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In practice, this is not the major pain point I think you are calling it. The letters I read often have variants of "We've returned [0.8-2.5x] capital and still have [Uber] in the portfolio!"

What may be painful is not being able to at least return capital by the end of the fund without a WONDERFUL story about coming liquidity.

Current industry average 10 year IRR is 10% according to Cambridge Associates. You've really fucked things up badly if you can't return capital in year 9/10 on a 10% IRR.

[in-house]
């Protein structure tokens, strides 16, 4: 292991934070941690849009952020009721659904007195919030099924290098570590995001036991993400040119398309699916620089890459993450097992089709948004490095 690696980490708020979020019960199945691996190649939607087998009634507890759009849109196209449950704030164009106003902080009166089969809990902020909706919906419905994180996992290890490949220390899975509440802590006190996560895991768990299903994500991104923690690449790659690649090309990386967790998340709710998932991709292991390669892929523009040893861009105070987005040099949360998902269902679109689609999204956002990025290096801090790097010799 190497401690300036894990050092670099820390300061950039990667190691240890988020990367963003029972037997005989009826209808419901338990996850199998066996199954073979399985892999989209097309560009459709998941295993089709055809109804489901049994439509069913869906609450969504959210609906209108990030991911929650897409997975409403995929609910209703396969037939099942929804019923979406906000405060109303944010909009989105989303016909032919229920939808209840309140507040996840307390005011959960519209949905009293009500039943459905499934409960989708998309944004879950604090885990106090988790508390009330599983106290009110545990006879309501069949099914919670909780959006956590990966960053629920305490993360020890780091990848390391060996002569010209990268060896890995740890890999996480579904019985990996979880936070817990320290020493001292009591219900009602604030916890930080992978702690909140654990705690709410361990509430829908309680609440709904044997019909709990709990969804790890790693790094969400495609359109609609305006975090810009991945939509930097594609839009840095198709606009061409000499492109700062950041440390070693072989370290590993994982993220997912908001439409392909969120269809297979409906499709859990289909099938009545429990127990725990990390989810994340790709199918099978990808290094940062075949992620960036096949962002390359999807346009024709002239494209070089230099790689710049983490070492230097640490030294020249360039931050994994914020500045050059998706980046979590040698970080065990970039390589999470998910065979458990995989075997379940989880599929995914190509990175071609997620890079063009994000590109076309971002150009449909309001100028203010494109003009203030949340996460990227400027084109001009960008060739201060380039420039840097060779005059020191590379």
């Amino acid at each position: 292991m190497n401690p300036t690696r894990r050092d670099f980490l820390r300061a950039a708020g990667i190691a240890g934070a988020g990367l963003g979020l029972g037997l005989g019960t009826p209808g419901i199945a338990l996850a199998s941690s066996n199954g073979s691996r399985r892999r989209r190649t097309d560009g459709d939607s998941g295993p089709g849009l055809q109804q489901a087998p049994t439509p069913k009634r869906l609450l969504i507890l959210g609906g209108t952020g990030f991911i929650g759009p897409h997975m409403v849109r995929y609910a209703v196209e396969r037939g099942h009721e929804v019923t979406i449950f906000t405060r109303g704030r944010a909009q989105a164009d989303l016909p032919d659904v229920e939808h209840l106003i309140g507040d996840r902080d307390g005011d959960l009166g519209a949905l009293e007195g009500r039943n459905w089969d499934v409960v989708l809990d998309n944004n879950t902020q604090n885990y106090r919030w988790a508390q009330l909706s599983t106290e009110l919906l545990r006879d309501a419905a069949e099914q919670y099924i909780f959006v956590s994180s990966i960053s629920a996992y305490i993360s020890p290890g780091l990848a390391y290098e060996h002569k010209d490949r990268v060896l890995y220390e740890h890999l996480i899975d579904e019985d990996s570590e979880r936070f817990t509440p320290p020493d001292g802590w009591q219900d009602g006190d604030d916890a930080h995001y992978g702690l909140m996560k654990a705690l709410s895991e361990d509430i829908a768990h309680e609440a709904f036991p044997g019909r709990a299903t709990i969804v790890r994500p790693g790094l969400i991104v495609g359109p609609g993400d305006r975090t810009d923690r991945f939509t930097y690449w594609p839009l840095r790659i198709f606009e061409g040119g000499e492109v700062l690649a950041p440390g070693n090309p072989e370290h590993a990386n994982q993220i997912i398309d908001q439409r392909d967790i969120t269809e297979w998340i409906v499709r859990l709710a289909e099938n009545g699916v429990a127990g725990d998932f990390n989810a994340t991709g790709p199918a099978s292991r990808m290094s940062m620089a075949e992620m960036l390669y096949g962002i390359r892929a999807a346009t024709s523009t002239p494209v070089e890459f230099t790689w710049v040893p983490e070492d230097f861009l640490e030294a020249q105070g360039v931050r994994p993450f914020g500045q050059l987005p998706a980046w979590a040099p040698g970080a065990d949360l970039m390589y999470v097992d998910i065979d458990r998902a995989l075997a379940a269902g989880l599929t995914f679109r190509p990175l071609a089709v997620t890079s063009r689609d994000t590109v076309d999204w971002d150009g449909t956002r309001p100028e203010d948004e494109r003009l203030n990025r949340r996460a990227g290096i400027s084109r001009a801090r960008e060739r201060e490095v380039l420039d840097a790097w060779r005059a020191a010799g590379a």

To save others the trip to Wolfram Alpha:

Assuming money is put into the fund in year 0, a return of 2.35x capital in year 9 or 2.6x capital in year 10 is required to get a 10% IRR.


Distributing shares of a private company at fund liquidation is not unheard of either. In some cases (Box, Groupon, LendingClub) distributing early at private valuations allows to record a better IRR than subsequent public valuations.


Is that real return? (i.e. adjusted for inflation)

Or even better, is that comparative performance, i.e. 10% better than a vanguard index fund?




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